Groundwater discharge areas can influence stream temperature, contribute nutrients, and provide important stream habitat for fish and other biota. During stream surveys, indicators of groundwater discharge are noted when observed. Indicators include: springs/seeps, watercress, iron staining, significant temperature change and rainbow mineral film.  Figure 42 shows areas where one or more of the above groundwater indicators were observed during stream surveys and headwater assessments.

Figure 42 Groundwater indicator observations along Hutton Creek
Figure 42 Groundwater indicator observations along Hutton Creek

Headwaters Drainage Features Assessment 

The RVCA Stream Characterization program assessed Headwater Drainage Features for the Middle Rideau subwatershed in 2014. This protocol measures zero, first and second order headwater drainage features (HDF).  It is a rapid assessment method characterizing the amount of water, sediment transport, and storage capacity within headwater drainage features (HDF). RVCA is working with other Conservation Authorities and the Ministry of Natural Resources and Forestry to implement the protocol with the goal of providing standard datasets to support science development and monitoring of headwater drainage features.  An HDF is a depression in the land that conveys surface flow. Additionally, this module provides a means of characterizing the connectivity, form and unique features associated with each HDF (OSAP Protocol, 2013). In 2014 the program sampled 6 sites at road crossings in the Hutton Creek catchment area shown in Figure 43.

 

A headwater site located on Drummond Road in the Hutton Creek catchment photographed in the spring
A headwater site located on Drummond Road in the Hutton Creek catchment photographed in the spring
The same headwater site located on Drummond Road in the Hutton Creek catchment photographed in the summer
The same headwater site located on Drummond Road in the Hutton Creek catchment photographed in the summer
Figure 43 Locations of the headwater sampling sites in the Hutton Creek catchment
Figure 43 Locations of the headwater sampling sites in the Hutton Creek catchment

Headwater Feature Type

The headwater sampling protocol assesses the feature type in order to understand the function of each feature.  The evaluation includes the following classifications: defined natural channel, channelized or constrained, multi-thread, no defined feature, tiled, wetland, swale, roadside ditch and pond outlet.  By assessing the values associated with the headwater drainage features in the catchment area we can understand the ecosystem services that they provide to the watershed in the form of hydrology, sediment transport, and aquatic and terrestrial functions.  The Hutton Creek catchment is dominated by natural channel and wetland headwater drainage features.  Figure 44 shows the feature type of the primary feature at the sampling locations.

Figure 44 Headwater feature types in Hutton Creek
Figure 44 Headwater feature types in Hutton Creek

Headwater Feature Flow Type

The observed flow condition within headwater drainage features can be highly variable depending on timing relative to the spring freshet, recent rainfall, soil moisture, etc.  Flow conditions are assessed in the spring and in the summer to determine if features are perennial and flow year round, if they are intermittent and dry up during the summer months or if they are ephemeral systems that do not flow regularly and generally respond to specific rainstorm events or snowmelt.  Flow conditions in headwater systems can change from year to year depending on local precipitation patterns.  Figure 45 shows the observed flow conditions at the sampling locations in the Hutton Creek catchment.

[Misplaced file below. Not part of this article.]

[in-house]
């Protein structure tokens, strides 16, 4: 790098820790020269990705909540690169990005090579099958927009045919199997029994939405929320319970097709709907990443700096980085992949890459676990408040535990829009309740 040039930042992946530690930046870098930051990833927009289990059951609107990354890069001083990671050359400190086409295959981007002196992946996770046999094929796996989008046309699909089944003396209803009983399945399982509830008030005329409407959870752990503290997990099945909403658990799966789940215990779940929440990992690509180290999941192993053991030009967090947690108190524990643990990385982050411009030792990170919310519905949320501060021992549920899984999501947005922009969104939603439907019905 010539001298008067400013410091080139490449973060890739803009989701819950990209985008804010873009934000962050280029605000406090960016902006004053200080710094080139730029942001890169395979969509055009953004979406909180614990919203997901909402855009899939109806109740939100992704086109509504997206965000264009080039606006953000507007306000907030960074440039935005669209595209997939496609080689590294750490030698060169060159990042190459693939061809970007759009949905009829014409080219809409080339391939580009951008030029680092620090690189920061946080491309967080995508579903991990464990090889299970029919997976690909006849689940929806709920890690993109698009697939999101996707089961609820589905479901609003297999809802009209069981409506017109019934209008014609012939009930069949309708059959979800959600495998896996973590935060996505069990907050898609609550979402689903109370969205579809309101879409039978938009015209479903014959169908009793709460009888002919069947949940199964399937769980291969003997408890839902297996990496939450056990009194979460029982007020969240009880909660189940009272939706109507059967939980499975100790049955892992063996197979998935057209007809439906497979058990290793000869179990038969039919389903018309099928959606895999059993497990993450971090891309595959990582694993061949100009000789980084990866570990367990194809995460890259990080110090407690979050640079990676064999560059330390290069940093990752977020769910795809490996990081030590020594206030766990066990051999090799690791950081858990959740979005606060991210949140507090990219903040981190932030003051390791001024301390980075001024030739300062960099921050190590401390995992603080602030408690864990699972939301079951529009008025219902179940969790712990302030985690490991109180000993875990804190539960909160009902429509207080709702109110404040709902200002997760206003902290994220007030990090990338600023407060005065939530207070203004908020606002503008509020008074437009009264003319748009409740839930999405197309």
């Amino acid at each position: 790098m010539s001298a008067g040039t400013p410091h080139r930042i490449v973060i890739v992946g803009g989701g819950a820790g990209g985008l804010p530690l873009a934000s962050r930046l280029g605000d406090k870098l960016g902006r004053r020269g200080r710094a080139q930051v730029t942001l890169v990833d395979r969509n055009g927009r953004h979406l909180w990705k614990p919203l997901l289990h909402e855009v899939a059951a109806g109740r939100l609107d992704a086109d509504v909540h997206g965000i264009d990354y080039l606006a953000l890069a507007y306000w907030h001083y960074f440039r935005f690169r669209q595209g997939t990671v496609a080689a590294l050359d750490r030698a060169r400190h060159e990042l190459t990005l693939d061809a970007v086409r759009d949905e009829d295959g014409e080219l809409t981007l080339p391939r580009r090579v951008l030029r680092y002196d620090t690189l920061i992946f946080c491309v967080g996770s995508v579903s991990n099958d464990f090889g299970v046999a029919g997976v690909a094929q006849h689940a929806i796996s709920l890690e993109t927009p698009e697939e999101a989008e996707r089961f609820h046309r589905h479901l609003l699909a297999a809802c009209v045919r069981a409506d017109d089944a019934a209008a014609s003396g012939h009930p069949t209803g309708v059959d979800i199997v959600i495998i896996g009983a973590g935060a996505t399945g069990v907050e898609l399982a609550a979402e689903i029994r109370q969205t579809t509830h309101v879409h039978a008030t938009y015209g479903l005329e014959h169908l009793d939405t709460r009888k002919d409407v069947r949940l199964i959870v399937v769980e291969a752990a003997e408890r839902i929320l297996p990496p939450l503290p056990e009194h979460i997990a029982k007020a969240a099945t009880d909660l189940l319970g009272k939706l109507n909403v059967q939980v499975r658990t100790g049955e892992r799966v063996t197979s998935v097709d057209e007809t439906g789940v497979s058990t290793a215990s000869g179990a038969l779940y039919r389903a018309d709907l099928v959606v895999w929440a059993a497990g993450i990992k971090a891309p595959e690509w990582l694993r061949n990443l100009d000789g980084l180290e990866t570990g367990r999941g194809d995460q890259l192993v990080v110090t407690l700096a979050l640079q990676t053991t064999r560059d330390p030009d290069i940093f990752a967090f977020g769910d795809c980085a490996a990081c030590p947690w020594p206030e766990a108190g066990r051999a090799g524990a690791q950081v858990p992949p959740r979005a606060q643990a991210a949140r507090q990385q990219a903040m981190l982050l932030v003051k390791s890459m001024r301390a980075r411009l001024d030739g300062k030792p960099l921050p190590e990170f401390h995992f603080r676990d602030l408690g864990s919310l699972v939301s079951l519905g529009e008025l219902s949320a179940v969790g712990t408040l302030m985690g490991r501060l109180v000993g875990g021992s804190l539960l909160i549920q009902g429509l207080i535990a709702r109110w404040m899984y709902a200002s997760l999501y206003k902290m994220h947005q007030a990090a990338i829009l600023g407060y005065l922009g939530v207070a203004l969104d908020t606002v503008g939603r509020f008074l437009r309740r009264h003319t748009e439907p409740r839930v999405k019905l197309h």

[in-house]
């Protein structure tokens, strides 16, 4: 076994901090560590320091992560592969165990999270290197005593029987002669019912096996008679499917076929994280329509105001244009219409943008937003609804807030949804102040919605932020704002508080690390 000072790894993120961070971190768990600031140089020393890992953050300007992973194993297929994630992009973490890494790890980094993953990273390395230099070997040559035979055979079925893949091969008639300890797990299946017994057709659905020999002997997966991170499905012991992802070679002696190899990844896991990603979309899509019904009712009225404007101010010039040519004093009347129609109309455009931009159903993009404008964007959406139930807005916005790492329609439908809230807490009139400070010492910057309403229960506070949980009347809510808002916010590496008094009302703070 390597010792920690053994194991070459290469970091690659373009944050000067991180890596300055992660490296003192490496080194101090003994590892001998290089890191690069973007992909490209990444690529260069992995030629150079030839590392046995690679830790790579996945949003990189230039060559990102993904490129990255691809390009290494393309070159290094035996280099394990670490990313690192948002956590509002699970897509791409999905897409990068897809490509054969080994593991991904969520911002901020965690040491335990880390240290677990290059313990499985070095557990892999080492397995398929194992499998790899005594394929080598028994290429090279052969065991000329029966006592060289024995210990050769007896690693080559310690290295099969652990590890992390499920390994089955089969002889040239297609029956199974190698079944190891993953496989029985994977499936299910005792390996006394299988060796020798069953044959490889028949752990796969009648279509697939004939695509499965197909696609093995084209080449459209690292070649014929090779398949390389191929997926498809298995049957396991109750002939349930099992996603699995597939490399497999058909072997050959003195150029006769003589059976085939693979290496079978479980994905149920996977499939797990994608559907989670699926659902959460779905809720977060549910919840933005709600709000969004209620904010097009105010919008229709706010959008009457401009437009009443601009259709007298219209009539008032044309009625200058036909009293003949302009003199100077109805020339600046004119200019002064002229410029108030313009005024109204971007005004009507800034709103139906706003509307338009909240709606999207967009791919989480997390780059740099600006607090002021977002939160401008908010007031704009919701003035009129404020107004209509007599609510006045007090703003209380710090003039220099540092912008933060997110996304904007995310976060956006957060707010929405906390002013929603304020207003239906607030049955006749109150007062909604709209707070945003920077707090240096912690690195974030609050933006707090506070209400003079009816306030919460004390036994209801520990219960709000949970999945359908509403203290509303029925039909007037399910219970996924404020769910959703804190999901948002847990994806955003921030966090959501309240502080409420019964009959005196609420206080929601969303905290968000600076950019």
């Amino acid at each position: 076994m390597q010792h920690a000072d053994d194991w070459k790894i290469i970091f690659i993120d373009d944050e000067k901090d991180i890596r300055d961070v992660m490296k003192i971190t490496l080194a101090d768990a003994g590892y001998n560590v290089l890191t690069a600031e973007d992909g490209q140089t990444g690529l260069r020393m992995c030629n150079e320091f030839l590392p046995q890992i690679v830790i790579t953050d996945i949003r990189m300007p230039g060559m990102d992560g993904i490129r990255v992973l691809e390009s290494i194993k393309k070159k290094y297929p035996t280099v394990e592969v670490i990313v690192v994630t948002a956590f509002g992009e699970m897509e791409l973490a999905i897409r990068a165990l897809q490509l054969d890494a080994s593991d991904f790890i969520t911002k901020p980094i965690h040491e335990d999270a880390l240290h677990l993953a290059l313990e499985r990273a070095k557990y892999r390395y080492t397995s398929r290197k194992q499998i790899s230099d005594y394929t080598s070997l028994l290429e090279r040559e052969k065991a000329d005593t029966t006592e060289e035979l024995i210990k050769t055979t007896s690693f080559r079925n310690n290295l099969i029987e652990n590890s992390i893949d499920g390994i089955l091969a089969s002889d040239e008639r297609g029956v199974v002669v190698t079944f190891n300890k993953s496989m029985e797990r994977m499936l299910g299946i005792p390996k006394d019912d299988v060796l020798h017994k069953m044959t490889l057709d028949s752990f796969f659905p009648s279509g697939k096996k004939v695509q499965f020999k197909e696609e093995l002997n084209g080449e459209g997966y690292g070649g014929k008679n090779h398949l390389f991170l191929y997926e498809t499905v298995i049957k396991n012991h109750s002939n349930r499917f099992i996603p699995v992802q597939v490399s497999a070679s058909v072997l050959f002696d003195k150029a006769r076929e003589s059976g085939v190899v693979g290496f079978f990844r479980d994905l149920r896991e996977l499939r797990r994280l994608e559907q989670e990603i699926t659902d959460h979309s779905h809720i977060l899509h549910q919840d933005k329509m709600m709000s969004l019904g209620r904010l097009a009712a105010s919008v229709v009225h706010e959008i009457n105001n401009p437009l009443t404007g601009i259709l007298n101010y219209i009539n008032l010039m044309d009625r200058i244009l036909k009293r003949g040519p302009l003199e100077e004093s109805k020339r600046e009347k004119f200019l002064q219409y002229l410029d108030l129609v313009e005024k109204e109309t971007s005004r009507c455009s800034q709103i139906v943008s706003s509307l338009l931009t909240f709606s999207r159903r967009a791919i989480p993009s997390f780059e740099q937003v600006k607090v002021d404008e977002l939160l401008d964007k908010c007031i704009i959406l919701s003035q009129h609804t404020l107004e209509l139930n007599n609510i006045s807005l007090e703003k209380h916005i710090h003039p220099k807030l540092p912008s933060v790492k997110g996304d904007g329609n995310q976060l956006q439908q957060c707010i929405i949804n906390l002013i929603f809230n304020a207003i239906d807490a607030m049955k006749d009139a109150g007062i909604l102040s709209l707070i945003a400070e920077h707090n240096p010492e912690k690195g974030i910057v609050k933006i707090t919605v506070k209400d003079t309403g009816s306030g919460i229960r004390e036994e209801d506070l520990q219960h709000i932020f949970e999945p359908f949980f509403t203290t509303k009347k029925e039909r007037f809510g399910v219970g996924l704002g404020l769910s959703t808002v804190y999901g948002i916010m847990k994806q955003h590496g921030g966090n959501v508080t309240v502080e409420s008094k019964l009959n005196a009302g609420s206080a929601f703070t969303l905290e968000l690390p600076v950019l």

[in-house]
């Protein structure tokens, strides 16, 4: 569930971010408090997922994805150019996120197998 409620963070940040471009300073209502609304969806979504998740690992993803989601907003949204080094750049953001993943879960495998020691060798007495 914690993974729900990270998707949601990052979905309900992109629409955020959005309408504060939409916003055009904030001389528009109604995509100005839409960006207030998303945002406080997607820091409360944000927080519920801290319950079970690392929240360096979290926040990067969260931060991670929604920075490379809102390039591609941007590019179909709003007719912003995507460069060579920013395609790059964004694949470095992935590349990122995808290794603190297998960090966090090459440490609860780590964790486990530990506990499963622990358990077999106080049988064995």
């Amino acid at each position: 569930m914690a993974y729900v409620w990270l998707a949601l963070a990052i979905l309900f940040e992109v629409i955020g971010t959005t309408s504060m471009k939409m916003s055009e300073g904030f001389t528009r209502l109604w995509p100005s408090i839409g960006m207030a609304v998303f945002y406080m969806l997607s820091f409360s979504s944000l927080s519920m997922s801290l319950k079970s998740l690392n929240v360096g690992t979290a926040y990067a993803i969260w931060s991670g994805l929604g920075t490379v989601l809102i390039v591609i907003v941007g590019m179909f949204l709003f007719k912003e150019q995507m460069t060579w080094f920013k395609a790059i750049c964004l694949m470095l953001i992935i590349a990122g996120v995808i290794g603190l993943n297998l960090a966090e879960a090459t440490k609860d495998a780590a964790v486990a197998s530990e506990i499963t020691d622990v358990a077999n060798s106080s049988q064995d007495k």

Figure 45 headwater flow conditions in Hutton Creek
Figure 45 Headwater flow conditions in Hutton Creek

Feature Channel Modifications

Channel modifications were assessed at each headwater drainage feature sampling location.  Modifications include channelization, dredging, hardening and realignments.  The sampling locations for the Hutton Creek catchment area were classified as having no channel modifications.  Figure 46 shows the channel modifications observed at the sampling locations for Hutton Creek.

Figure 46 headwater feature channel modifications in Hutton Creek
Figure 46 Headwater feature channel modifications in Hutton Creek

Headwater Feature Vegetation

Headwater feature vegetation evaluates the type of vegetation that is found within the drainage feature.  The type of vegetated within the channel influences the aquatic and terrestrial ecosystem values that the feature provides.  For some types of headwater features the vegetation within the feature plays a very important role in flow and sediment movement and provides wildlife habitat.  The following classifications are evaluated no vegetation, lawn, wetland, meadow, scrubland and forest.  Figure 47. Depicts the dominant vegetation observed at the sampled headwater sites in the Hutton Creek catchment.

Figure 47 headwater feature vegetation types in Hutton Creek
Figure 47 Headwater feature vegetation types in Hutton Creek

Headwater Feature Riparian Vegetation

Headwater riparian vegetation evaluates the type of vegetation that is found along the adjacent lands of a headwater drainage feature.  The type of vegetation within the riparian corridor influences the aquatic and terrestrial ecosystem values that the feature provides to the watershed.  The majority of the sample locations in Hutton Creek were dominated by natural vegetation in the form of scrubland, forest and wetland vegetation.  Figure 48 shows the type of riparian vegetation observed at the sampled headwater sites in the Hutton Creek catchment.

Figure 48 headwater feature riparian vegetation in Hutton Creek